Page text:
Pre-June 4, 2013, it was widely expected that Flight-Lieutenant Jerry John Rawlings, who providentially led the June 4, 1979 revolt in the Ghana Armed Forces (GAF), would throw a bombshell, as is usually his wont on such occasions.
In the event, he did not disappoint, but went a step forward, which seems to suggest that he has learnt no lessons from that adventurism and its autocratic continuation in the so-called 31 st December 1981 revolution.
As usual for Jerry John Rawlings, others are to blame for all the ills in the country. None could be his fault. No, by no stretch of the imagination can Mr. Probity and Accountability share an iota of blame.
Ex-President John Agyekum Diawuo Kufuor, who succeeded Mr. Rawlings in office, and Kufuor's own successor, the late Professor John Evans Atta Mills, came in for heavy criticism for having presided over the erosion of the 'gains' chalked by the uprising and the revolution, before Mr Rawlings reluctantly left office in January 2001.
Mr Kufuor's aides have risen to his defence stoutly by pointing out that Kufuor inherited a debt-ridden economy, for which he declared HIPC (Highly Indebted Poor Country), but after eight years, he bequeathed to his successor a world-acclaimed economy of lower middle income status.
Professor Atta Mills' people are yet to respond.
But, The Chronicle's grouse with Mr. Rawlings' June 4, 2013 boom is the suggestion that he would support another uprising in the country, in the name of probity and accountability.
Hear him: '… Recently, there have been some calls for a new revolution to again restore those values [which necessitated the uprising]. We do not have to allow the politics of our country to descend to the point where bloodshed and violent revolt [is] seen as the only means to restore those values.'
The Chronicle finds this utterance highly irresponsible, to say the least. Mr Rawlings and his aides may counter that he merely reported other peoples' views of possible danger ahead of the nation. We grant him that. But his failure to condemn the so-called new calls for another misguided revolution, and his admonition that we need not allow our politics to descend to the point where bloodshed and violent revolt is seen as the only way out, is suggestive that he could support another uprising in the GAF.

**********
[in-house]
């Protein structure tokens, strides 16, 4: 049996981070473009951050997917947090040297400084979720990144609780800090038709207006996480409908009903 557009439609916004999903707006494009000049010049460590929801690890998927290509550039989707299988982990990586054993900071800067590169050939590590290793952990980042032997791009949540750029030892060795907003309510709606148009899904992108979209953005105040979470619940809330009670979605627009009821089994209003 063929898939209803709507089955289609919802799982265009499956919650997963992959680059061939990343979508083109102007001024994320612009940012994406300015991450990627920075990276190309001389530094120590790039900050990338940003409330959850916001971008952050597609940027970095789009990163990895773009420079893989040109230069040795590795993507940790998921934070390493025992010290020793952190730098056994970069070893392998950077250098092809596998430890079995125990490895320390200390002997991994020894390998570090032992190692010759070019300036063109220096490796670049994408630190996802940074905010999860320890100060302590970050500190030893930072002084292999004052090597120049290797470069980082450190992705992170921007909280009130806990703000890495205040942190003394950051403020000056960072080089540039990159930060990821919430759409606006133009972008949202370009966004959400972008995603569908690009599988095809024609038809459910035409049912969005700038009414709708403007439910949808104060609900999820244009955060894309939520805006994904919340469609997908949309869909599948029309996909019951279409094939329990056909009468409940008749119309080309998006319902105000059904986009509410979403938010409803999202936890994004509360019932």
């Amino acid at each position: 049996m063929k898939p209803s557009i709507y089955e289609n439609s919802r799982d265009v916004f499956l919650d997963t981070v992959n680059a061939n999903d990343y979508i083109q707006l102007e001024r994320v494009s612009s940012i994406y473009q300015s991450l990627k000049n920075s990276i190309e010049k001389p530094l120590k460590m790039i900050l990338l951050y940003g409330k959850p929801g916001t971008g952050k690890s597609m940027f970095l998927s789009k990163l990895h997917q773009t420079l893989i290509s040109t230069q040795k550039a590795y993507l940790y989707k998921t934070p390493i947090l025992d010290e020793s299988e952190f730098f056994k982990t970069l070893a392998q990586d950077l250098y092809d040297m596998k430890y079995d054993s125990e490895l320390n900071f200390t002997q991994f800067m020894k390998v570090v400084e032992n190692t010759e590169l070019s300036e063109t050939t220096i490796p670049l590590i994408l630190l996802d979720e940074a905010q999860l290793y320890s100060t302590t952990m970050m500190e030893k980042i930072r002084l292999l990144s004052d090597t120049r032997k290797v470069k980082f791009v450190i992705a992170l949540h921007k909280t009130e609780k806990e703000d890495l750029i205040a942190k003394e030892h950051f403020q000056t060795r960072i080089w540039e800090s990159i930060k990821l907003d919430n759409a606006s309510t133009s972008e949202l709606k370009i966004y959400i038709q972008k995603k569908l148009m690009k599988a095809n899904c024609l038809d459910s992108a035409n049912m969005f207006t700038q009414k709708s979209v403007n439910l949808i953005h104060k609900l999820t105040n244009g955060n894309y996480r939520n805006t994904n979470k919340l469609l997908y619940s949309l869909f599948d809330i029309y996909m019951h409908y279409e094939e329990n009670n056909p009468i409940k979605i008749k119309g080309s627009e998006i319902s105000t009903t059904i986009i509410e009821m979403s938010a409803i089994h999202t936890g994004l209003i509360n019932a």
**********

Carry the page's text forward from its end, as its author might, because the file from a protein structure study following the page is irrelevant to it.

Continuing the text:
And what is the point that should not be reached? … otherwise what?
In any case, what is he complaining about? If it is corruption, then Mr Rawlings is deceiving himself that his revolution uprooted it. If he must know, it was only cowed into a corner.
Even if it was uprooted, it resurfaced right under his nose while he was the elected executive president. That is why, if it must be spelt out for him, some of his ministers were convicted and jailed under the 'causing financial loss to the state' provision in the 1979 Constitution by the Kufuor administration.
He needs no further proof that the probity and accountability aspects of his revolution failed from Day 1. The verdict of history on such matters is clear: such social conscience cannot be sown by violence.
The Chronicle would also advise Mr Rawlings not to entertain calls for another revolution for social re-engineering. Why? Because it may consume him next time.
Some have suggested, since his pre-June 4, 2013 boom, that his wife is equally guilty of the strange crime of 'influence peddling', for which a military officer who took a ¢50,000 bank loan was executed by the AFRC in 1979.
The commentators claim that Mrs. Rawlings used the influence of her husband, then a democratic head of state, to acquire the subsidiaries of the Ghana Industrial Holdings Corporation (GIHOC) and Ghana National Trading Corporation (GNTC) that were divested while Mr Rawlings was in power.
That may be debateable in a court of law, but who can predict how marijuana-dazed revolting other rank soldiers would interpret it? The wiser policy would be not to dare to find out. And we commend that to him.